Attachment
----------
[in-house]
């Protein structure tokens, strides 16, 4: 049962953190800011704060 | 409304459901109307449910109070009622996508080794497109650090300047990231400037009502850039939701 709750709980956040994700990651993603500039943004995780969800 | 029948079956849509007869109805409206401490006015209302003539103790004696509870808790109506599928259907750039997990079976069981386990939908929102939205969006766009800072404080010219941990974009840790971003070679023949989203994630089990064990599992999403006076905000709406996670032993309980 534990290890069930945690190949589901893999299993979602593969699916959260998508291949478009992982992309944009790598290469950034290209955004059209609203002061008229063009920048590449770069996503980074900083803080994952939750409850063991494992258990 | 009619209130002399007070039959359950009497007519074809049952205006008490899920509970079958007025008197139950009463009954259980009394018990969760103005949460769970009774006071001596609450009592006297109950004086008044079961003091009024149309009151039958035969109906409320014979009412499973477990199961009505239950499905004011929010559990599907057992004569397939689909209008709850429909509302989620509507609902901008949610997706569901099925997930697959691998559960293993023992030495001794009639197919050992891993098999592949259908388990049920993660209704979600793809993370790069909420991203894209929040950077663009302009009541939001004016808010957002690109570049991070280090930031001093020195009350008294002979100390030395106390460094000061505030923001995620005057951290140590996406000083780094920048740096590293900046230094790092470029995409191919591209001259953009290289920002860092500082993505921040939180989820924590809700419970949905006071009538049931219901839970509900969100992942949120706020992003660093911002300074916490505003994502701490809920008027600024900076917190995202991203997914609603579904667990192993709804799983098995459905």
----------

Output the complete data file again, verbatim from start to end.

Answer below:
[in-house]
């Protein structure tokens, strides 16, 4: 049962953190800011704060 | 409304459901109307449910109070009622996508080794497109650090300047990231400037009502850039939701 709750709980956040994700990651993603500039943004995780969800 | 029948079956849509007869109805409206401490006015209302003539103790004696509870808790109506599928259907750039997990079976069981386990939908929102939205969006766009800072404080010219941990974009840790971003070679023949989203994630089990064990599992999403006076905000709406996670032993309980 534990290890069930945690190949589901893999299993979602593969699916959260998508291949478009992982992309944009790598290469950034290209955004059209609203002061008229063009920048590449770069996503980074900083803080994952939750409850063991494992258990 | 009619209130002399007070039959359950009497007519074809049952205006008490899920509970079958007025008197139950009463009954259980009394018990969760103005949460769970009774006071001596609450009592006297109950004086008044079961003091009024149309009151039958035969109906409320014979009412499973477990199961009505239950499905004011929010559990599907057992004569397939689909209008709850429909509302989620509507609902901008949610997706569901099925997930697959691998559960293993023992030495001794009639197919050992891993098999592949259908388990049920993660209704979600793809993370790069909420991203894209929040950077663009302009009541939001004016808010957002690109570049991070280090930031001093020195009350008294002979100390030395106390460094000061505030923001995620005057951290140590996406000083780094920048740096590293900046230094790092470029995409191919591209001259953009290289920002860092500082993505921040939180989820924590809700419970949905006071009538049931219901839970509900969100992942949120706020992003660093911002300074916490505003994502701490809920008027600024900076917190995202991203997914609603579904667990192993709804799983098995459905």